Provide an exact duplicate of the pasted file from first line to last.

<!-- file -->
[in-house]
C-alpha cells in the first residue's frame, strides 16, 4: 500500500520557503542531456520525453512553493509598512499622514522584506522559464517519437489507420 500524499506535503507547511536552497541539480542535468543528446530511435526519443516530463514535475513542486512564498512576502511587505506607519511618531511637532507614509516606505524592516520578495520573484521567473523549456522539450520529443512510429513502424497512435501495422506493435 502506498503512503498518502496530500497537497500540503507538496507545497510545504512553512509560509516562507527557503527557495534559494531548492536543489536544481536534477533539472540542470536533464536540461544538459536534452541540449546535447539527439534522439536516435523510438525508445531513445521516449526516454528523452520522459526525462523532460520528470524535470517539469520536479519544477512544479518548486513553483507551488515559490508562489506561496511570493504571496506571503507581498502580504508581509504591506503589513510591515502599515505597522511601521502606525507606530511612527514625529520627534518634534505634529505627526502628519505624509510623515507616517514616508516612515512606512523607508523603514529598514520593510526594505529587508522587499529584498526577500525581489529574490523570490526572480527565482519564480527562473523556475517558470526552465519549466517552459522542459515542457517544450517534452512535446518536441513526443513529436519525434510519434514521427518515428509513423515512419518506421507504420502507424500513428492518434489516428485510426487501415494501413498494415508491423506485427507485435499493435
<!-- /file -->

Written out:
[in-house]
C-alpha cells in the first residue's frame, strides 16, 4: 500500500520557503542531456520525453512553493509598512499622514522584506522559464517519437489507420 500524499506535503507547511536552497541539480542535468543528446530511435526519443516530463514535475513542486512564498512576502511587505506607519511618531511637532507614509516606505524592516520578495520573484521567473523549456522539450520529443512510429513502424497512435501495422506493435 502506498503512503498518502496530500497537497500540503507538496507545497510545504512553512509560509516562507527557503527557495534559494531548492536543489536544481536534477533539472540542470536533464536540461544538459536534452541540449546535447539527439534522439536516435523510438525508445531513445521516449526516454528523452520522459526525462523532460520528470524535470517539469520536479519544477512544479518548486513553483507551488515559490508562489506561496511570493504571496506571503507581498502580504508581509504591506503589513510591515502599515505597522511601521502606525507606530511612527514625529520627534518634534505634529505627526502628519505624509510623515507616517514616508516612515512606512523607508523603514529598514520593510526594505529587508522587499529584498526577500525581489529574490523570490526572480527565482519564480527562473523556475517558470526552465519549466517552459522542459515542457517544450517534452512535446518536441513526443513529436519525434510519434514521427518515428509513423515512419518506421507504420502507424500513428492518434489516428485510426487501415494501413498494415508491423506485427507485435499493435